and to fight and win a nuclear war.
Decline of Leftism in Europe
Walker, American Thinker, May 04, 2008
The Berlusconi victory in
Italy, a few weeks before the two big mayoral victories, means that one
of the most pro-American major European leaders in modern history will
be running Italy with a clear majority, and that one of the major nations
of Europe will have a government as supportive of our efforts to win the
war of global terrorism than we could reasonably hope to have.
The battle on the
homefront has not yet begun in earnest
By Victor Davis Hanson,
National Review, May 1, 2008
First, the good news. For
all the talk of a recent Tet-like offensive in Basra, the Mahdi Army of
radical Shiite cleric Muqtada al-Sadr suffered an ignominious setback when
his gunmen were routed from their enclaves. ... The despairing enemy seems
to sense this as well. The more al-Qaeda mouthpiece Ayman al-Zawahiri threatens
the West, the more he sounds like Hitler’s shrill propagandist Joseph Goebbels
in his bunker as the Third Reich was crumbling. ...
And that brings us to the
bad news. We still censor ourselves in fears of terrorist threats, mortgaging
the Enlightenment tradition of free and unfettered speech. In Europe, cartoonists,
novelists, opera producers, filmmakers, and even the pope are choosing
their words very carefully about Islam — in fear they will become the targets
of riots and death threats. Here at home, our State Department is advising
its officials to avoid perfectly descriptive terms for our enemies like
"jihadist" and "Islamo-fascist" in favor of vague terms like "violent extremist"
or "terrorist" — as if we could just as easily be fighting Basque separatists.
Islamic Manual in Falls Church, Virginia Calls on Muslims to Attack Olympians,
Kill Priests and Nuns, Wage War on All Christians
From The Nein Blog, April
Dave Gaubatz has posted a
very disturbing discovery regarding a Jihad manual being sold at the Halalco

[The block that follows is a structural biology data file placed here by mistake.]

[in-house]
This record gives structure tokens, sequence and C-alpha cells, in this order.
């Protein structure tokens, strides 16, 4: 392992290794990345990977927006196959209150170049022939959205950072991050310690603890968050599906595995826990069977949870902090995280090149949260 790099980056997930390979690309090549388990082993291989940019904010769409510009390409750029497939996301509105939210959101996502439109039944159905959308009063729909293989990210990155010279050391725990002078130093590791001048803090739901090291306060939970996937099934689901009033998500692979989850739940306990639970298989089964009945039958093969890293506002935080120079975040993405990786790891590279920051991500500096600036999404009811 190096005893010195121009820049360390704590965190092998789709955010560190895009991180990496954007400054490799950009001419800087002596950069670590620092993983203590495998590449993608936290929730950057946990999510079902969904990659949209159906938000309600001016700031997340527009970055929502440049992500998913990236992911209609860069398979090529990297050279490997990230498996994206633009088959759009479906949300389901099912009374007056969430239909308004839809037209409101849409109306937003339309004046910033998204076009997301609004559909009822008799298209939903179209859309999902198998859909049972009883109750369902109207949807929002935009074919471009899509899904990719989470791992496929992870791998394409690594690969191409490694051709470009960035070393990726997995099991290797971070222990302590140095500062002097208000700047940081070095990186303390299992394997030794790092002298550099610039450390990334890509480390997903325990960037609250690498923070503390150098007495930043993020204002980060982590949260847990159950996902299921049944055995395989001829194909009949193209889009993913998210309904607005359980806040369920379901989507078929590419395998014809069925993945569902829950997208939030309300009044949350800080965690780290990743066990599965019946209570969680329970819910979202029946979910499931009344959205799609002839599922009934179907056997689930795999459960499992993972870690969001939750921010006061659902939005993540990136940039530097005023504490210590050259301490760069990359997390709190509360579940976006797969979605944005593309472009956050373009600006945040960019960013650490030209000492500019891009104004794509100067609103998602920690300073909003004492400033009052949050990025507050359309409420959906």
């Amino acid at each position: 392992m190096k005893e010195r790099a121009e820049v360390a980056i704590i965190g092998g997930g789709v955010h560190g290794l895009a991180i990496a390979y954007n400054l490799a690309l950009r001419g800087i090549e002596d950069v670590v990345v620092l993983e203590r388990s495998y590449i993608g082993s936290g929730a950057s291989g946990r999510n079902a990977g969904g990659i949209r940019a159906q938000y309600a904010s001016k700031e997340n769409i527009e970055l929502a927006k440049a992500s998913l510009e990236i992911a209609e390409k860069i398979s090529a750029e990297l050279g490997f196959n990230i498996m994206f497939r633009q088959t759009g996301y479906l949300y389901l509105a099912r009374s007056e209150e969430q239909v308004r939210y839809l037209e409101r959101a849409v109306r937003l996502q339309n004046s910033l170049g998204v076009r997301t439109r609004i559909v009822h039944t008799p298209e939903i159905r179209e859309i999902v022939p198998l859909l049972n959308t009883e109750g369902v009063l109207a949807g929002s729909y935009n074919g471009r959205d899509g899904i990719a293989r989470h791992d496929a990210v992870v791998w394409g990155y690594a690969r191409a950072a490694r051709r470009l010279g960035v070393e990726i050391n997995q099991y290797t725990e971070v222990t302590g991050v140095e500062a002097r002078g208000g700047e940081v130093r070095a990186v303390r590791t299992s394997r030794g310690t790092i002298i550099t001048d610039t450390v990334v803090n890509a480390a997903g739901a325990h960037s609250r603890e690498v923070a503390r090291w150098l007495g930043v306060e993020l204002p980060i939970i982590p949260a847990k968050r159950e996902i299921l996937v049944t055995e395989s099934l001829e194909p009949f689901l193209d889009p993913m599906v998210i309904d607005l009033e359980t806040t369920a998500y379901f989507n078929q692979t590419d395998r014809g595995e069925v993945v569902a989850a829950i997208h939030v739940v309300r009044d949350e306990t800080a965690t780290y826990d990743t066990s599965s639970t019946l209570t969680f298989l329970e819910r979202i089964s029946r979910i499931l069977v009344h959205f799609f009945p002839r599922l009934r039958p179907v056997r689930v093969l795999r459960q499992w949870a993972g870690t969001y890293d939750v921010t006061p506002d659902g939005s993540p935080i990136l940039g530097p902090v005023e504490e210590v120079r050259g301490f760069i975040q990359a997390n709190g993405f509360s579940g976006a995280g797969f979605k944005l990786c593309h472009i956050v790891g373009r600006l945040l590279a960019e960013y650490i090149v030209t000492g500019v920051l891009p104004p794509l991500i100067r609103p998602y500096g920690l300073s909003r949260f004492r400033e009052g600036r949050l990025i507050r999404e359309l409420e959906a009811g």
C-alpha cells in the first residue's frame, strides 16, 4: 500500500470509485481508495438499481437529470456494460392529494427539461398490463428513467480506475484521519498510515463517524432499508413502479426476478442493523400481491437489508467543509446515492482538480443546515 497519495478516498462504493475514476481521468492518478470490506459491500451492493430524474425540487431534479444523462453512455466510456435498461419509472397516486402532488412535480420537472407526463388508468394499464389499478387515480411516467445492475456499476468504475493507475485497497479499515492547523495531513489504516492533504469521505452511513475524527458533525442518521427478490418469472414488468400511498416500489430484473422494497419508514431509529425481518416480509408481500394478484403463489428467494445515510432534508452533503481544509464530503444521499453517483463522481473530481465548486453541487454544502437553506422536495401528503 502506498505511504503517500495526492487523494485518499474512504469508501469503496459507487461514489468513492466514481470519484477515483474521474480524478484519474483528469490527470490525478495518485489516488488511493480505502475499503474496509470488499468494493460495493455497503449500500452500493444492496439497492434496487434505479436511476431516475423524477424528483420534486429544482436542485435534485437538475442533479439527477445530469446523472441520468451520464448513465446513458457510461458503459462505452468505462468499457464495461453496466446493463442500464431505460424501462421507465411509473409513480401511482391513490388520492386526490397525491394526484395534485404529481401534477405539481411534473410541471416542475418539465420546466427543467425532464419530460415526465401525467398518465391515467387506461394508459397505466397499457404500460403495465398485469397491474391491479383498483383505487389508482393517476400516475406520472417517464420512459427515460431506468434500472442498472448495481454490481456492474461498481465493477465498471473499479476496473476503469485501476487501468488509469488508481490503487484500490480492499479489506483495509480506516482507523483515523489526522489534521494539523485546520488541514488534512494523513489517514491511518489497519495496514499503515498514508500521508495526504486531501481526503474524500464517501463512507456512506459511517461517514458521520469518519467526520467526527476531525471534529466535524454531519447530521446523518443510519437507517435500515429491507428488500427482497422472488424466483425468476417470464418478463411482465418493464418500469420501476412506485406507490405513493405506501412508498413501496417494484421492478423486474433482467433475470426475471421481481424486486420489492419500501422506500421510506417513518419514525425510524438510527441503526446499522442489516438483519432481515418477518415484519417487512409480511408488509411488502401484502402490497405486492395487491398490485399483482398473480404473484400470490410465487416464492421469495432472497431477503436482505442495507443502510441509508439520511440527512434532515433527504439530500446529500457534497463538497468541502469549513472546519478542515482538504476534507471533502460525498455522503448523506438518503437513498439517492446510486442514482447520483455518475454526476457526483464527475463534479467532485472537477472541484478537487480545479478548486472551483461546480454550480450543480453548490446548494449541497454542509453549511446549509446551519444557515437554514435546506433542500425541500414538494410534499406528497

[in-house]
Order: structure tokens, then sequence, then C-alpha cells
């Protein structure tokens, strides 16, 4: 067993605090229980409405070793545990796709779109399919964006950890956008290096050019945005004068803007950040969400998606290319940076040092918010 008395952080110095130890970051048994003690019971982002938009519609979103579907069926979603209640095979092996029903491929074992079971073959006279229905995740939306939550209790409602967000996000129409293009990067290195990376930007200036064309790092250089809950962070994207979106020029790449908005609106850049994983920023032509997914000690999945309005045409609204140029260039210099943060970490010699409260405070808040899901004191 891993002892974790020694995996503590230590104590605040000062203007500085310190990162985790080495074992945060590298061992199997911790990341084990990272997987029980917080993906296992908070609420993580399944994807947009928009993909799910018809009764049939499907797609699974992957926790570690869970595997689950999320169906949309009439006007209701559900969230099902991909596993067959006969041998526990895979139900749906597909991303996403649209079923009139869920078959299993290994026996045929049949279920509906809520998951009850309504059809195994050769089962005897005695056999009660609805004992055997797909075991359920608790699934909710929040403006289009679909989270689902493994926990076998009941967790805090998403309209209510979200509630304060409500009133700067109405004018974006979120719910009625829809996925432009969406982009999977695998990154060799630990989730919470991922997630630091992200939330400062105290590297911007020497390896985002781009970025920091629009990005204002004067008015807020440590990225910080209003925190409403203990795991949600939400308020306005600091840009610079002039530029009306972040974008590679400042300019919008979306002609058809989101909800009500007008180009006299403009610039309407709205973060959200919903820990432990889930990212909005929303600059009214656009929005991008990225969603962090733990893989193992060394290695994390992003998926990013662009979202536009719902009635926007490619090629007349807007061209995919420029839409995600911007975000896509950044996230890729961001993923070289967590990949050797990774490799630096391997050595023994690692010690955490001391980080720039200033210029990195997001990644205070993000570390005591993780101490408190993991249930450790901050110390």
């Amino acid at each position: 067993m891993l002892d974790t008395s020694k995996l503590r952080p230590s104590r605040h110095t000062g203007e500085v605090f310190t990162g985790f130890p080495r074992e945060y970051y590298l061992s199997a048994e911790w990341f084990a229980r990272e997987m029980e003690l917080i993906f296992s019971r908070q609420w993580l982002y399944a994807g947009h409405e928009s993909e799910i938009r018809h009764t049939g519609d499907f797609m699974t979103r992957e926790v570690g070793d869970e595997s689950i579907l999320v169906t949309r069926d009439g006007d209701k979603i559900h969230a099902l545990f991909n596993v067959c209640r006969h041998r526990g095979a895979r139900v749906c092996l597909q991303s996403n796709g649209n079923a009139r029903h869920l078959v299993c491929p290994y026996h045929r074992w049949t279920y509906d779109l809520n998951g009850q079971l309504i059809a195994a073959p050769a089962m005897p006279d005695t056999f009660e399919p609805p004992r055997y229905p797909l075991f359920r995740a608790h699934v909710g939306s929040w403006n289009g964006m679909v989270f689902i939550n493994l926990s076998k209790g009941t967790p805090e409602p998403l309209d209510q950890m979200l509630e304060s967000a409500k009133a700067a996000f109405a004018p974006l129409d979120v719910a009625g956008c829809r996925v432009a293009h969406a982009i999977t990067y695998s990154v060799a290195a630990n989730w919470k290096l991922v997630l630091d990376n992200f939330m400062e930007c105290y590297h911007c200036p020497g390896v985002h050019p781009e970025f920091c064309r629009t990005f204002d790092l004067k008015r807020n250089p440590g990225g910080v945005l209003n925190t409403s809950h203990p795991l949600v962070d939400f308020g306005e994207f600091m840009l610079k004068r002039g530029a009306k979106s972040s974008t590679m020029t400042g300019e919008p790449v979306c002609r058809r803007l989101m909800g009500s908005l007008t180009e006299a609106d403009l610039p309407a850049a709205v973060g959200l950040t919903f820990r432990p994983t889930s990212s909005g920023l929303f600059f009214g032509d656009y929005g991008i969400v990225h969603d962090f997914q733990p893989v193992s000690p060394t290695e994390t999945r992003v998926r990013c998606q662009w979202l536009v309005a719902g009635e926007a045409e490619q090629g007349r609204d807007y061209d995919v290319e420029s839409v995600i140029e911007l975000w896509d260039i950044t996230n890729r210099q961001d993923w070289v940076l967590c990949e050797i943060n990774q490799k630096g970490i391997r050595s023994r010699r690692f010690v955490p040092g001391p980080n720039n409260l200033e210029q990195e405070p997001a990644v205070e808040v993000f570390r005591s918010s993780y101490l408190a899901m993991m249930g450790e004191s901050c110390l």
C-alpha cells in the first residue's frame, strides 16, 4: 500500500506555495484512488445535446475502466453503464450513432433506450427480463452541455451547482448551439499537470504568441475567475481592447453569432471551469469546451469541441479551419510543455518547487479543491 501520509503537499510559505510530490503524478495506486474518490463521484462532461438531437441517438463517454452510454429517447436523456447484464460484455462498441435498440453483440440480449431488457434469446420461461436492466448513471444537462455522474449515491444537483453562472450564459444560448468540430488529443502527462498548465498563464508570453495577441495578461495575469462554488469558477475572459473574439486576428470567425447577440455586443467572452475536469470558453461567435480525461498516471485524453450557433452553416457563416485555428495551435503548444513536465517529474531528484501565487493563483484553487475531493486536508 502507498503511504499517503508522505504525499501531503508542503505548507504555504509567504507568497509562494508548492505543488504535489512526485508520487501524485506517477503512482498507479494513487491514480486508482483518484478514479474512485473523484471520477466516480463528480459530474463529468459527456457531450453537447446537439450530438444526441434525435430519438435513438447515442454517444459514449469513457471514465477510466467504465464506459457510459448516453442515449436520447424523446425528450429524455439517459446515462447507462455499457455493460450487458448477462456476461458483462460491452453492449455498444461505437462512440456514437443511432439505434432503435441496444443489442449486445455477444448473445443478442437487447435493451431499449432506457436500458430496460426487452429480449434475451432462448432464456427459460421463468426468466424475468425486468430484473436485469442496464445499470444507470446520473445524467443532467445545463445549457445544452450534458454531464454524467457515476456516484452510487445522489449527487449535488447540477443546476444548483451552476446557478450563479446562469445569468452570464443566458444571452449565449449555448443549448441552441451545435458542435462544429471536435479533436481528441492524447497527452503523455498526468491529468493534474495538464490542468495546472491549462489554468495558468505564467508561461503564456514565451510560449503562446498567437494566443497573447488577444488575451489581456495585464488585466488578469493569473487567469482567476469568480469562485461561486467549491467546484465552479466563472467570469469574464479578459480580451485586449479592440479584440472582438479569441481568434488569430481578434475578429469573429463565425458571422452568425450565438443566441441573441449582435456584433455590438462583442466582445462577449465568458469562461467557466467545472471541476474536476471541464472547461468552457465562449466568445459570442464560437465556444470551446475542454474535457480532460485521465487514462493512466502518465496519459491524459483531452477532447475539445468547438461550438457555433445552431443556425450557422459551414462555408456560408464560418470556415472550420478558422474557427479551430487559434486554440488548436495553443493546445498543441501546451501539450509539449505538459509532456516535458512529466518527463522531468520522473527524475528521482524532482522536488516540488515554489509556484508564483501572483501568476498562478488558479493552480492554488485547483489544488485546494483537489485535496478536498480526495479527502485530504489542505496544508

Supermarket in Falls Church, Virginia. As Dave explains it on his Kids
& Terrorism Blog: "On 29 April 2008, I shopped at Halalco to verify
the book is still available. It is located in the "Jihad" section of the
bookstore. The manager 'Tariq' can show you the book and it is available
Iraq May Have 350 Billion Barrels of Oil - Deputy PM
By Dean Yates, Forbes, April
Iraq may have oil reserves
of 350 billion barrels, Deputy Prime Minister Barham Salih said on Monday,
a massive figure that is triple the country's proven reserves and which
even exceeds the oil in Saudi Arabia.
# # #
Fourth Pillar of the 'New' Economy: 'Spend all you can.'
Jordan Ballor, The Acton Institute, April 30, 2008
early February President Bush signed into law a $150 billion dollar package
of tax rebates touted as a "stimulus" for the flagging national economy.
The purpose of the plan, which President Bush has called "a booster shot
for our economy," is to quickly inject some money into the economy and
spur consumer spending.
eighteenth-century theologian and pastor John Wesley once preached that
we should "earn all you can, save all you can, and give all you can." Productivity,
frugality, and generosity are the core moral virtues that have animated
prosperous and free economies in the West for centuries. But now the federal